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Hope through music, despite all odds

35-year-old Jeshurun Vincent overcomes despair following partial hearing loss and is determined to inspire those in similar struggles

Music holds a profound influence on our lives. For many, it serves as a daily companion, offering solace and rhythm to navigate through the day.

Yet, for individuals like Jeshurun Vincent, it is something even more.

The 35-year-old semi-hearing impaired Malaysian musician believes music is a universal language capable of inspiring hope and uniting people, saying that while there’s many kinds of music, everyone will have a favourite tune.

Vincent, a passionate traveller was in Brunei Darussalam recently, marking his 133rd country visiting during an incredible nine-year journey across the globe.

Beyond his love for music, Vincent connects with local communities, sharing his travel experiences and offering valuable insights on harnessing talents for positive life changes. 

He tried singing in his travels at first, but said that the language barrier meant many couldn’t understand his songs.

Eventually, he switched to instrumental music, which bypassed the need for words in his journey to connect people to one another. 

Vincent didn’t begin with an interest in music. In fact, he said he was significantly demotivated from taking it up at all as he recalls being punished at a tender age of 10 for his inability to play a flute during music class in school.

Yet one day, he decided to try play a tune on the instrument on a whim. His mother saw his spontaneous performance, and feeling he had potential, attempted to enrol him into music school.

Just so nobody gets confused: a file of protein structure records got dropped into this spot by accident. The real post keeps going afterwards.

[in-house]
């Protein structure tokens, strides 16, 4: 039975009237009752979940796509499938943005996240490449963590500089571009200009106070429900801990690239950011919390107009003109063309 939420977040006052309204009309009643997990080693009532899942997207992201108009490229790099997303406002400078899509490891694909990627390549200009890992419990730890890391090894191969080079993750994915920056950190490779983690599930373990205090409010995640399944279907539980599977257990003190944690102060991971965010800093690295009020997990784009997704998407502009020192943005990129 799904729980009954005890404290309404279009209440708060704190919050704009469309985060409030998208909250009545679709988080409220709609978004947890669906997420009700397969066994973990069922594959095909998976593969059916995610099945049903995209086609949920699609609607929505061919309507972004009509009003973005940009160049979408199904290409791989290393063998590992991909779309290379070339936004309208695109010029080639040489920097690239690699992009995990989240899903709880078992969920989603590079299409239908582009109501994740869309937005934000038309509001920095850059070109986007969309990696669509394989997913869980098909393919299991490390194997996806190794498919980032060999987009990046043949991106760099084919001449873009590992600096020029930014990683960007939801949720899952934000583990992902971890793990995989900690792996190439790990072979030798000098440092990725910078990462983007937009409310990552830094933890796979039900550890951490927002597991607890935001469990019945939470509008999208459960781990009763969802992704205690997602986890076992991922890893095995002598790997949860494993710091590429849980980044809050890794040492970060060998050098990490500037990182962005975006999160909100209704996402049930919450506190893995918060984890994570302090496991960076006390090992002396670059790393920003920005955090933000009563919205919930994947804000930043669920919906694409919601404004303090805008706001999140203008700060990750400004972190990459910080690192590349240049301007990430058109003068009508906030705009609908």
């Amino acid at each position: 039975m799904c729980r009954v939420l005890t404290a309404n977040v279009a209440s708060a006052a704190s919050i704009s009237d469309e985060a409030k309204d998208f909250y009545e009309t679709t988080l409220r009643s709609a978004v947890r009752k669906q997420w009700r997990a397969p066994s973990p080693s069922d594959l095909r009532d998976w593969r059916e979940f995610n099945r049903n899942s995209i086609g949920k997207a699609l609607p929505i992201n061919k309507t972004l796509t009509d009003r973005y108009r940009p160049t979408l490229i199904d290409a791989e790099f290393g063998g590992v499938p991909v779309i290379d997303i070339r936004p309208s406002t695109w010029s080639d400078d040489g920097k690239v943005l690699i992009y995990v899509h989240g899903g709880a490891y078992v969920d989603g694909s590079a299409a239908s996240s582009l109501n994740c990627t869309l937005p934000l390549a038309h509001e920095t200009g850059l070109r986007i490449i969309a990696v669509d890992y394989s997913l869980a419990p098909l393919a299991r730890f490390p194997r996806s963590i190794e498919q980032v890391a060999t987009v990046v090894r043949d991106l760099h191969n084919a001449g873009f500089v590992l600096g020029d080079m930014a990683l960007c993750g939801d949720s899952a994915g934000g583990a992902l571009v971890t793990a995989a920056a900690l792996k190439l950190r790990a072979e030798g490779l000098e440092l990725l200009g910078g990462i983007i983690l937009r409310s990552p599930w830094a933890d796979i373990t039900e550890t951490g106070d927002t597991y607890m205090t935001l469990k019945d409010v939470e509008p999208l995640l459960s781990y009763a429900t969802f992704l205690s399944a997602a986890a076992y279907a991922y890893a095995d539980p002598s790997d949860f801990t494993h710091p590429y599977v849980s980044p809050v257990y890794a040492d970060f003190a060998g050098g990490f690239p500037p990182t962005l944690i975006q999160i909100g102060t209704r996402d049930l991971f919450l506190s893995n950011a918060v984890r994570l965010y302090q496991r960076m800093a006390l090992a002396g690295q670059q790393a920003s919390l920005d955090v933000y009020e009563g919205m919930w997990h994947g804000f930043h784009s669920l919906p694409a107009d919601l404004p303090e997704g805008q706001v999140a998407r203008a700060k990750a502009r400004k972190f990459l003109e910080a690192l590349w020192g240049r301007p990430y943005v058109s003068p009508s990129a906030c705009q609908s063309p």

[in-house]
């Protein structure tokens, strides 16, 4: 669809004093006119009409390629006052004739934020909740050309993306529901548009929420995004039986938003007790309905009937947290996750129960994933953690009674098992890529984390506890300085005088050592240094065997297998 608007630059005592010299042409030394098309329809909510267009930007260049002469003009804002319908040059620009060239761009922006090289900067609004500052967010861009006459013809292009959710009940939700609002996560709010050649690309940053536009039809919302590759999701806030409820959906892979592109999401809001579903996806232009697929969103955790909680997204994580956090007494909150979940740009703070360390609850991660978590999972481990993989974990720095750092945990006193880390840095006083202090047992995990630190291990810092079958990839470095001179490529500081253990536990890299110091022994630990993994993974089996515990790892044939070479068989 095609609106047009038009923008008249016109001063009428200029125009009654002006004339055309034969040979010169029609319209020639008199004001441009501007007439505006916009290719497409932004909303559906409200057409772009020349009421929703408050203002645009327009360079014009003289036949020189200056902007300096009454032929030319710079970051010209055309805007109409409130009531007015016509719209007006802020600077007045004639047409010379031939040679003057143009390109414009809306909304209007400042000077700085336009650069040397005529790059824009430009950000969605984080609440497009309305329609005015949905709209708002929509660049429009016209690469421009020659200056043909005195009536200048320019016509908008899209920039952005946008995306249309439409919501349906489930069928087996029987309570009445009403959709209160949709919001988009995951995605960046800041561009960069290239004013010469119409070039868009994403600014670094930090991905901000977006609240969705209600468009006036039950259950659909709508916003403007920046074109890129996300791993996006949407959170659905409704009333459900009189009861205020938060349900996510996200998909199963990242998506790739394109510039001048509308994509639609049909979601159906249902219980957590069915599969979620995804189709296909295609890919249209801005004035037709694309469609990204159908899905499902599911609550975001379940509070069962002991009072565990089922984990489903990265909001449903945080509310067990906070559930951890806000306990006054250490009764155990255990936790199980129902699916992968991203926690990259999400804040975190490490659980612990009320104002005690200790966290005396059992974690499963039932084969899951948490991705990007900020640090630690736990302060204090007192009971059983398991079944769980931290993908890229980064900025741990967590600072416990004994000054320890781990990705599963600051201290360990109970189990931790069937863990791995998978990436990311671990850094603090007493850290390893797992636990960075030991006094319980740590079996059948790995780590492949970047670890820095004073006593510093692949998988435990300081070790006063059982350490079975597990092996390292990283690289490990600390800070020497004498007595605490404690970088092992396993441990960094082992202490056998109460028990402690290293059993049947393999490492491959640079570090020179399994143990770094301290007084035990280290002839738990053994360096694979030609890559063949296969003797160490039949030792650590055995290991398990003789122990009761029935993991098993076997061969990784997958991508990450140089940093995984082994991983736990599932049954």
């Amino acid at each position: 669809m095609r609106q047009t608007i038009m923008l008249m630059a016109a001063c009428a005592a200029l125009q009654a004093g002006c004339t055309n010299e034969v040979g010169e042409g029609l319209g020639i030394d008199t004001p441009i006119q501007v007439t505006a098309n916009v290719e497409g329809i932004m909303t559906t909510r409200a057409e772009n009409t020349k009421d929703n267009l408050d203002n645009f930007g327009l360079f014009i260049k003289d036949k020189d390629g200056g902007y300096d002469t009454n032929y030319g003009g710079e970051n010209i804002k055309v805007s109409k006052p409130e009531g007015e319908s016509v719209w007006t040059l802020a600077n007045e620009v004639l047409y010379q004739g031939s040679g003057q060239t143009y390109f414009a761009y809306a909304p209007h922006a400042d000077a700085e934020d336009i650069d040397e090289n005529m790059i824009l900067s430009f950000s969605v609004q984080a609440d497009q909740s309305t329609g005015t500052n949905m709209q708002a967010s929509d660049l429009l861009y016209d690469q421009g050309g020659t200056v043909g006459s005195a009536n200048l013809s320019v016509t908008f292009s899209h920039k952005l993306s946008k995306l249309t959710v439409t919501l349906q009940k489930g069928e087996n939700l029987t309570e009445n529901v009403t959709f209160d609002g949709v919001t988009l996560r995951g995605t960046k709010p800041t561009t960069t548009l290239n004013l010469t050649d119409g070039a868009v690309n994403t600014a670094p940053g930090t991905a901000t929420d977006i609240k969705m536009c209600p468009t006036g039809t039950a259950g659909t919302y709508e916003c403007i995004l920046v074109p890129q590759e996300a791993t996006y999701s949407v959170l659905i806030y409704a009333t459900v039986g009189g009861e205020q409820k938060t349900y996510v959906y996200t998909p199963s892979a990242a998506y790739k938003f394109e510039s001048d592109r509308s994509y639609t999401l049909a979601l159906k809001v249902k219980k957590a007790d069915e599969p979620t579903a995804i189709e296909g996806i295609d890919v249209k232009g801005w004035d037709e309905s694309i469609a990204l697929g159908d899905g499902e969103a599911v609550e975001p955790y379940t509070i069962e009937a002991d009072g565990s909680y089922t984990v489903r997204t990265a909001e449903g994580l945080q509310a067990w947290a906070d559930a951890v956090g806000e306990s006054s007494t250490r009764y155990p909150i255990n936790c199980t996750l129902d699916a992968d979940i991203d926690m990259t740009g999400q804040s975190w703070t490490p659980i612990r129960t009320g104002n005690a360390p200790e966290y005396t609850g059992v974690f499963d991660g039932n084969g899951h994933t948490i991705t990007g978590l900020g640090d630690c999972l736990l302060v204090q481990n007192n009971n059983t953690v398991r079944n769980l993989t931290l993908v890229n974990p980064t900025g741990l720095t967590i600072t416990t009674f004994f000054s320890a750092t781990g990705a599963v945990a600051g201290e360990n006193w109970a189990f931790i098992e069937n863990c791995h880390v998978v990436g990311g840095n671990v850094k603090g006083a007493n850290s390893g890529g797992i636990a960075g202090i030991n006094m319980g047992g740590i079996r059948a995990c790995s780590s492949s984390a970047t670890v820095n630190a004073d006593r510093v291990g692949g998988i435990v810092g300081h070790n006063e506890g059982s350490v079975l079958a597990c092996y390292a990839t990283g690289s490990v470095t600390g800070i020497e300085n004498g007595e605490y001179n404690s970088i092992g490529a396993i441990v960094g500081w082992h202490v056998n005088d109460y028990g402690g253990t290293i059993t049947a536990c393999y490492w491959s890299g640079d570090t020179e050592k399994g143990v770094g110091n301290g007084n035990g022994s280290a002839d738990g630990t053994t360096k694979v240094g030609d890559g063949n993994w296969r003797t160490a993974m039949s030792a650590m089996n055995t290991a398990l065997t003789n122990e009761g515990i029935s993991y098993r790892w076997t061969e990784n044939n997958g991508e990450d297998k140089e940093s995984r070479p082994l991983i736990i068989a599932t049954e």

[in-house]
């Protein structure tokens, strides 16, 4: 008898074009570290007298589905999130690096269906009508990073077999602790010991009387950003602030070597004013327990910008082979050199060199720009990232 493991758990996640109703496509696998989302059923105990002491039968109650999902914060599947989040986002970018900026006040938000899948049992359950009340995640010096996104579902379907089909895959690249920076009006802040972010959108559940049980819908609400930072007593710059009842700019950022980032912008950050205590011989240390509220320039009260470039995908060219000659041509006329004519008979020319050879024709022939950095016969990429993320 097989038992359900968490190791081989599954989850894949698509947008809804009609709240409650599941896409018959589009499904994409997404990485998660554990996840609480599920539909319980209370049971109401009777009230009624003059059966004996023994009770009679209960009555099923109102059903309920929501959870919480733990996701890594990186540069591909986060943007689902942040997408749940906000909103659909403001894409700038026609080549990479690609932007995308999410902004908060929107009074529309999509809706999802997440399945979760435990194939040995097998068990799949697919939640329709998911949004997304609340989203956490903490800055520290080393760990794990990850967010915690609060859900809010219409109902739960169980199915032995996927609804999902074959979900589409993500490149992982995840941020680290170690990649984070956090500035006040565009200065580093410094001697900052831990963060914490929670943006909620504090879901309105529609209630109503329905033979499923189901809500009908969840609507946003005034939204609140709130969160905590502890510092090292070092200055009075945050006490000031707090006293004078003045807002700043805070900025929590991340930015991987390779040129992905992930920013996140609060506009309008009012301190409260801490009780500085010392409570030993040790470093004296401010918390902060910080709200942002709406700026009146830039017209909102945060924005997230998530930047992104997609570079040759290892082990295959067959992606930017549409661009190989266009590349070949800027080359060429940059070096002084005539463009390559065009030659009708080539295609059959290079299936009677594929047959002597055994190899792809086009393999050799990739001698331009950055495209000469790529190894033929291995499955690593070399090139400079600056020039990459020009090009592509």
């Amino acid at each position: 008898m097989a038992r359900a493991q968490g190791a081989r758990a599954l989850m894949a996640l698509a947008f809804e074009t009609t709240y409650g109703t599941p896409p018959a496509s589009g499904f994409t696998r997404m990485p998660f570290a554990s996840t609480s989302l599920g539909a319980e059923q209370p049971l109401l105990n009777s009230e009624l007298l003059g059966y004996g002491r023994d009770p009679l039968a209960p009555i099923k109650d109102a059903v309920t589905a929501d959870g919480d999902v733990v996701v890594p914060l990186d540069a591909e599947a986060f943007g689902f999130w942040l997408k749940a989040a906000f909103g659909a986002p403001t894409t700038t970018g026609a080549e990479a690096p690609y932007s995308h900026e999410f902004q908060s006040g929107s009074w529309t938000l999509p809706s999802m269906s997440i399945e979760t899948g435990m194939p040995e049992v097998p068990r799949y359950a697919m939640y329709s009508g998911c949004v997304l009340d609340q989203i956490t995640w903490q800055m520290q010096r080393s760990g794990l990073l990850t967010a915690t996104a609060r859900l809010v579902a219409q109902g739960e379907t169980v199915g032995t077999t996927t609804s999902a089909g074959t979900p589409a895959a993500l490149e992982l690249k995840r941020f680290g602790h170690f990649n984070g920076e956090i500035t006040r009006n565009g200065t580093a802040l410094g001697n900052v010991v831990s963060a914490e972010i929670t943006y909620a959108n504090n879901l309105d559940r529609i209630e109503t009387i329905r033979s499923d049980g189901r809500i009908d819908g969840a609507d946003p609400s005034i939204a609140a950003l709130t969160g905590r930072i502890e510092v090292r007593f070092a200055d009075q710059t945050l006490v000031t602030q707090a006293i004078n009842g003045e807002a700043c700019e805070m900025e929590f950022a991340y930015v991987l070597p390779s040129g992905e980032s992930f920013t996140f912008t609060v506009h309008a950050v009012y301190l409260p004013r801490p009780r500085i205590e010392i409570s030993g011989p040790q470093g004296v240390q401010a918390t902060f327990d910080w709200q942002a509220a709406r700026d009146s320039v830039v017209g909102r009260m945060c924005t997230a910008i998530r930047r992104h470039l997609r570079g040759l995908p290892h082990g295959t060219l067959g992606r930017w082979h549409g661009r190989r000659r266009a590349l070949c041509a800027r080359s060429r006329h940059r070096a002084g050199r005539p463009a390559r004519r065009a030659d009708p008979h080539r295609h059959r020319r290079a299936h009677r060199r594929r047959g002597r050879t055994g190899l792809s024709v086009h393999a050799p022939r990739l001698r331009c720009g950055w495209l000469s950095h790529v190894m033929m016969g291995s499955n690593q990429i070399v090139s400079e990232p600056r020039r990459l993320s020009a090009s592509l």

He was declined, as the school didn’t take students that young, but he returned at 14 to begin learning his first instrument, a bass guitar. Vincent recalled the instrument towering over him, and was made fun of by other students for the mismatched in stature, but it didn’t deter his growing love for music.

He learnt to sing and had a strict teacher pushing him to his limits. 

At 19, he was starting to perform gigs and began nurturing optimistic dreams for a future as a musician. All of which came crashing down one day when he woke up unable to hear from his left ear.

It was a dark time for him. Convinced that his life had essentially came to an end, he fell into despair, and those he should have trusted to encourage him instead shattered his motivation and confidence.

The words they had for him were hurtful, he said, and driven him to turn away from society for a time.

It took a few years to overcome his fears, and eventually, once again found the courage to pick up an instrument again.

It was an inspirational moment for him to play once more, and he was driven to share that moment with the world, with those who faced similar struggles and be their beacon of hope.

In 2014, His family thought he was crazy when he told them of his plan to head to Myanmar. “Not many people supported the idea,” he said, adding that they were concerned for him spending his own money.

He said the leap of faith proved worthwhile, as the journey opened doors for him to explore another 39 countries over the course of two and a half years.

“With sincere dedication and effort, you can achieve your goals, and your journey can become a source of inspiration for others.

“When your story can touch someone else and inspire them, that’s the biggest success you can have,” he said. – Lyna Mohamad

Photos show Jeshurun Vincent performs at various locales in Brunei Darussalam. PHOTOS: LYNA MOHAMAD

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